These remarks, which were directed at the Revolutionary Guards, or IRGC, which accuse Rohani of being too soft, too conciliatory toward the West, also did not go unanswered. Basij commander Mohammad Reza Naqdi, unleashed a venomous riposte against Rohani, without mentioning him by name: “Fake revolutionaries who do not work for God talk of ending the struggle in the name of reason because they have lost the youthful zeal. They are unwise because they have wasted their youth,” Naqdi said.
Khamenei has not intervened in this tit-for-tat. He has remained on the sidelines, listening, after emphasizing to Rohani, after the president complained about the IRGC, that the Guards “don’t obey even him.” Khamenei was not entirely accurate: As supreme leader, he has total authority over the IRGC’s conduct, but in the checks and balances that he is trying to establish, he recognizes the IRGC’s undisputed power.
The IRGC, which controls more than half of Iran’s economy, fears that the nuclear agreement will not only deprive Iran of its deterrent power, but also harm its economic standing: The end of the international sanctions on Iran could allow new competitors to enter the market and take over assets that are under the sole control of the IRGC.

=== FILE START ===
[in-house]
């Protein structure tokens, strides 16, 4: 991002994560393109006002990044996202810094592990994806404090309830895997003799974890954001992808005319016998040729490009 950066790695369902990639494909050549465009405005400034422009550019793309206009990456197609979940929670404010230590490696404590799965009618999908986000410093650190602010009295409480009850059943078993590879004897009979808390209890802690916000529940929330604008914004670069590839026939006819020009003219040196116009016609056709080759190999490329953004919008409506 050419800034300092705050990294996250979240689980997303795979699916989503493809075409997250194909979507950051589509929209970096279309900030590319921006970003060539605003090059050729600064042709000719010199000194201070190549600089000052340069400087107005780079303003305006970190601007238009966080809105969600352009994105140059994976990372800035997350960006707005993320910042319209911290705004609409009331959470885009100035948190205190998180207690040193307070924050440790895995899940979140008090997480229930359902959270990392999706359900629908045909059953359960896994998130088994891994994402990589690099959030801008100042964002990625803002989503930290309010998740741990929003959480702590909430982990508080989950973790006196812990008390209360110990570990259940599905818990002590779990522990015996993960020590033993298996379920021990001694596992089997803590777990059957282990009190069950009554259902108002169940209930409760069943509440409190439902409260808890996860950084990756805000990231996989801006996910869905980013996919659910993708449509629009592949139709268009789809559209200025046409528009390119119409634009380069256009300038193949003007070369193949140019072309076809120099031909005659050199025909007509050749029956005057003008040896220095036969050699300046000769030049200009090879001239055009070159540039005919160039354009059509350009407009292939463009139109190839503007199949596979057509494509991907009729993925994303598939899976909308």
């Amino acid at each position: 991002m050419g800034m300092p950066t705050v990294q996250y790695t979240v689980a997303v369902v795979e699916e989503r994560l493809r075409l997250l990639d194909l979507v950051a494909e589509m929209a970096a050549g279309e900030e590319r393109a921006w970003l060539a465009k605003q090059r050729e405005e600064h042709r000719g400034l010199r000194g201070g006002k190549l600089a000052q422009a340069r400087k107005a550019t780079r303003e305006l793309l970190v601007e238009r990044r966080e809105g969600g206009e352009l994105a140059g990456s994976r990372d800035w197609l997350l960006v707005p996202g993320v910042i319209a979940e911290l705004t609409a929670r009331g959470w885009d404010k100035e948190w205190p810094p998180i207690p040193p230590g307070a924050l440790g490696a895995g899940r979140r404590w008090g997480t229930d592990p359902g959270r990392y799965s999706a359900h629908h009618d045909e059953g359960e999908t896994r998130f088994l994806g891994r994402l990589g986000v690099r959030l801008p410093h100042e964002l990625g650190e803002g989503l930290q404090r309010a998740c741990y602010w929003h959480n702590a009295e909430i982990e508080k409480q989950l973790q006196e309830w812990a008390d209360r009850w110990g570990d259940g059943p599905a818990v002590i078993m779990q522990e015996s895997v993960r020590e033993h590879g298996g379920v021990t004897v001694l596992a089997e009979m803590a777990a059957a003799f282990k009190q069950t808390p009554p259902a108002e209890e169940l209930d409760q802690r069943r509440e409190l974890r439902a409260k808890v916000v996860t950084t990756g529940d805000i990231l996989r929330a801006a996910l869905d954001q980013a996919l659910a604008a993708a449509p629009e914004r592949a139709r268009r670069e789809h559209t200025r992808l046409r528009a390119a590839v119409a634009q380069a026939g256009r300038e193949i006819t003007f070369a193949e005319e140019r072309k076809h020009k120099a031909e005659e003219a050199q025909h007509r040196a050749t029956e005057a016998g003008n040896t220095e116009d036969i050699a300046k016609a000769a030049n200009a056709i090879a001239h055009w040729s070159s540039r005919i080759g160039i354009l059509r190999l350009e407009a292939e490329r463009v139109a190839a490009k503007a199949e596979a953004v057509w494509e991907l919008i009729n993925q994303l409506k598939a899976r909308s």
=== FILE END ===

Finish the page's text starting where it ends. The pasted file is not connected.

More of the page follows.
Rohani has also not hesitated to attack the Revolutionary Guards over issues that have nothing to do with the agreement over its nuclear program. “When weapons, wealth, and media are in control of a single institution, an inevitable result would be corruption,” Rohani shot back.
For his part, an adviser to the commander of the guards challenged Rohani with the following: “There is in government someone who wishes to clip the wings of the guards because they have become dangerous, because they have power, wealth and the media. Doesn’t the government have such assets?”
It was as if the government and the guards were competing powers, or at least of equal standing.